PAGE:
2. Explore how self-efficacy strategies and goals can facilitate an increase in confidence and internal locus. This includes mastery experiences – recalling current and past achievements and savouring* those movements, observing others – seeing other individuals with similar CP complaints perform activities, therefore increasing willingness to try the activity, using verbal persuasions such as positive self talk and positive affirmations and thinking of our physiological/emotional states and using techniques such as deep breathing, attentional focus or mindfulness to reduce levels of distress.
  3. Use of measurement tools such as rate of perceived exertion (RPE) or Subjective Units of Distress Scale (SUDS) to provide clients with a way of externalising their distress and giving the clinician a subjective measure of feedback. This way exercise could be dosed accordingly within session.
  4. Setting goals that are meaningful and values based to the person, not for the clinician. For example, goals for the clinician are:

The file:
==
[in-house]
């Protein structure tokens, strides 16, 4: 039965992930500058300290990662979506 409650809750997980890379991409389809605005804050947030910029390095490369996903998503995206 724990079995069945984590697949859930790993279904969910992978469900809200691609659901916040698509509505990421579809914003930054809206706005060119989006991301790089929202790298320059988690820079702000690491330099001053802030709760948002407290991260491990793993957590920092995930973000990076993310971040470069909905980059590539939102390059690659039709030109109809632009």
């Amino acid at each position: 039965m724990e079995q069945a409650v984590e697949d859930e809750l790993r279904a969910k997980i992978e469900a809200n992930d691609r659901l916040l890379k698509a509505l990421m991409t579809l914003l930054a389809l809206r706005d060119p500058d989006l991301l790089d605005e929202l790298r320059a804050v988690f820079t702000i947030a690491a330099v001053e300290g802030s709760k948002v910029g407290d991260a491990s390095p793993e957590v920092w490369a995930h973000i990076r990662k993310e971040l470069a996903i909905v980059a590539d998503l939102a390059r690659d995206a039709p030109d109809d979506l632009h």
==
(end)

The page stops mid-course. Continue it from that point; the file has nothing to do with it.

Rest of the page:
‘To improve range of movement with minimal symptoms’


‘To received pain education in order to improve coping skills’

These are NOT goals based on what is important and are of little value to the person.

Perhaps once we have accounted for psychosocial factors we can think of ways on how to dose exercise programs appropriately. In the case of supercompensation, is it possible that after a period of recovery from a flare up that we can dose the exercise program to be more directed to high intensity anaerobic training? More investigation needed!

Dosing Exercise – An update

 An interesting meta-analysis by Polaski, Phelps, Kostek, Szucs, & Kolber, (2019) analyzed data from a comprehensive review (Geneen et al., 2017) specifically focusing on the dose of exercise intervention. Whilst they concluded the results provided insufficient evidence, they did propose the following:

‘While the present study cannot identify optimal values for dosing an exercise program or for detecting a significant pain effect between treatment and control groups for chronic pain, these results do suggest that varying exercise dose as measured by TIME, FREQUENCY and DURATION significantly influences a study’s measured effect size. And while changing “frequency per week” results in the most influential analgesic effect, this dose measurement is naturally limited to multiples of 7 days per week.’

 There are two major conclusions I wish to make from reading the paper: